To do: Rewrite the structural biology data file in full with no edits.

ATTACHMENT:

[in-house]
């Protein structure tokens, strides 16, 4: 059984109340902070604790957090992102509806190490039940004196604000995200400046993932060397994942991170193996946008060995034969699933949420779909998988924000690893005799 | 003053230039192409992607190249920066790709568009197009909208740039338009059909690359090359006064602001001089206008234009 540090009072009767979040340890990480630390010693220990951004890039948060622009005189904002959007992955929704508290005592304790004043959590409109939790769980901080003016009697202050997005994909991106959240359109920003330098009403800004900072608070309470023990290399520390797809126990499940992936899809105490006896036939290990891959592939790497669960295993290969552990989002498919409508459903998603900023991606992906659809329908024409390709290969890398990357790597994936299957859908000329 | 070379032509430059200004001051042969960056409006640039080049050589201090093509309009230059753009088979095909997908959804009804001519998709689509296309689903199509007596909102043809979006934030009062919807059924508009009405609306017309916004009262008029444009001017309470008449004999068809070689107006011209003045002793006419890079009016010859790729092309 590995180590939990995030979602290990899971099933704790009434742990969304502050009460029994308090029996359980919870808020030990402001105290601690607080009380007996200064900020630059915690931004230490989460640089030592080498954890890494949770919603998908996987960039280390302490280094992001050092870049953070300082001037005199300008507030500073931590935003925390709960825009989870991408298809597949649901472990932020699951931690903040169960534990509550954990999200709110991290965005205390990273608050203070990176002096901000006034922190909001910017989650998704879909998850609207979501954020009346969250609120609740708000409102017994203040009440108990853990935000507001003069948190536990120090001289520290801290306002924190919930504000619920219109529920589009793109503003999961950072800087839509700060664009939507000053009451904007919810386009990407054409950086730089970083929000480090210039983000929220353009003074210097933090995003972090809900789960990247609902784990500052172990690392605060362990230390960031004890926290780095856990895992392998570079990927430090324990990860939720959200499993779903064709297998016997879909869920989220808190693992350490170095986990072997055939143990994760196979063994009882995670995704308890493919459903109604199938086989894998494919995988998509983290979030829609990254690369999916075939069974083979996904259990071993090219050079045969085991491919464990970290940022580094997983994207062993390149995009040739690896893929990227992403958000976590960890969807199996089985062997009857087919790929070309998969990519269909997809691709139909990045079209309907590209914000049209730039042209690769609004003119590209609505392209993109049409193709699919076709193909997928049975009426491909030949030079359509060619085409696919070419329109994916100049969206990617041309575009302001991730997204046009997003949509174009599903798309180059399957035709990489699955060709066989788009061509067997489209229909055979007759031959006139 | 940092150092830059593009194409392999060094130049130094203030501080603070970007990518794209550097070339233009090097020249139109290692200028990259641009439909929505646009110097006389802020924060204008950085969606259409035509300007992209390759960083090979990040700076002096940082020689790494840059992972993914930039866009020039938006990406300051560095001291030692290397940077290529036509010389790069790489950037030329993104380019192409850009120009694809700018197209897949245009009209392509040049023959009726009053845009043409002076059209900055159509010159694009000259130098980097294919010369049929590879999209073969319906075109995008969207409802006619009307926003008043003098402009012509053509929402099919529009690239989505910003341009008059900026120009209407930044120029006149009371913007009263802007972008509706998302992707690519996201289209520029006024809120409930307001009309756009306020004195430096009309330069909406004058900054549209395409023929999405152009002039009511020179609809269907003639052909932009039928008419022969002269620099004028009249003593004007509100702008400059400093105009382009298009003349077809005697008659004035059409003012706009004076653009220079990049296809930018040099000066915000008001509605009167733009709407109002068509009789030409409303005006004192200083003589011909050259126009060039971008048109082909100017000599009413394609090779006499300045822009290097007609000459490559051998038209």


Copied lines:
[in-house]
């Protein structure tokens, strides 16, 4: 059984109340902070604790957090992102509806190490039940004196604000995200400046993932060397994942991170193996946008060995034969699933949420779909998988924000690893005799 | 003053230039192409992607190249920066790709568009197009909208740039338009059909690359090359006064602001001089206008234009 540090009072009767979040340890990480630390010693220990951004890039948060622009005189904002959007992955929704508290005592304790004043959590409109939790769980901080003016009697202050997005994909991106959240359109920003330098009403800004900072608070309470023990290399520390797809126990499940992936899809105490006896036939290990891959592939790497669960295993290969552990989002498919409508459903998603900023991606992906659809329908024409390709290969890398990357790597994936299957859908000329 | 070379032509430059200004001051042969960056409006640039080049050589201090093509309009230059753009088979095909997908959804009804001519998709689509296309689903199509007596909102043809979006934030009062919807059924508009009405609306017309916004009262008029444009001017309470008449004999068809070689107006011209003045002793006419890079009016010859790729092309 590995180590939990995030979602290990899971099933704790009434742990969304502050009460029994308090029996359980919870808020030990402001105290601690607080009380007996200064900020630059915690931004230490989460640089030592080498954890890494949770919603998908996987960039280390302490280094992001050092870049953070300082001037005199300008507030500073931590935003925390709960825009989870991408298809597949649901472990932020699951931690903040169960534990509550954990999200709110991290965005205390990273608050203070990176002096901000006034922190909001910017989650998704879909998850609207979501954020009346969250609120609740708000409102017994203040009440108990853990935000507001003069948190536990120090001289520290801290306002924190919930504000619920219109529920589009793109503003999961950072800087839509700060664009939507000053009451904007919810386009990407054409950086730089970083929000480090210039983000929220353009003074210097933090995003972090809900789960990247609902784990500052172990690392605060362990230390960031004890926290780095856990895992392998570079990927430090324990990860939720959200499993779903064709297998016997879909869920989220808190693992350490170095986990072997055939143990994760196979063994009882995670995704308890493919459903109604199938086989894998494919995988998509983290979030829609990254690369999916075939069974083979996904259990071993090219050079045969085991491919464990970290940022580094997983994207062993390149995009040739690896893929990227992403958000976590960890969807199996089985062997009857087919790929070309998969990519269909997809691709139909990045079209309907590209914000049209730039042209690769609004003119590209609505392209993109049409193709699919076709193909997928049975009426491909030949030079359509060619085409696919070419329109994916100049969206990617041309575009302001991730997204046009997003949509174009599903798309180059399957035709990489699955060709066989788009061509067997489209229909055979007759031959006139 | 940092150092830059593009194409392999060094130049130094203030501080603070970007990518794209550097070339233009090097020249139109290692200028990259641009439909929505646009110097006389802020924060204008950085969606259409035509300007992209390759960083090979990040700076002096940082020689790494840059992972993914930039866009020039938006990406300051560095001291030692290397940077290529036509010389790069790489950037030329993104380019192409850009120009694809700018197209897949245009009209392509040049023959009726009053845009043409002076059209900055159509010159694009000259130098980097294919010369049929590879999209073969319906075109995008969207409802006619009307926003008043003098402009012509053509929402099919529009690239989505910003341009008059900026120009209407930044120029006149009371913007009263802007972008509706998302992707690519996201289209520029006024809120409930307001009309756009306020004195430096009309330069909406004058900054549209395409023929999405152009002039009511020179609809269907003639052909932009039928008419022969002269620099004028009249003593004007509100702008400059400093105009382009298009003349077809005697008659004035059409003012706009004076653009220079990049296809930018040099000066915000008001509605009167733009709407109002068509009789030409409303005006004192200083003589011909050259126009060039971008048109082909100017000599009413394609090779006499300045822009290097007609000459490559051998038209």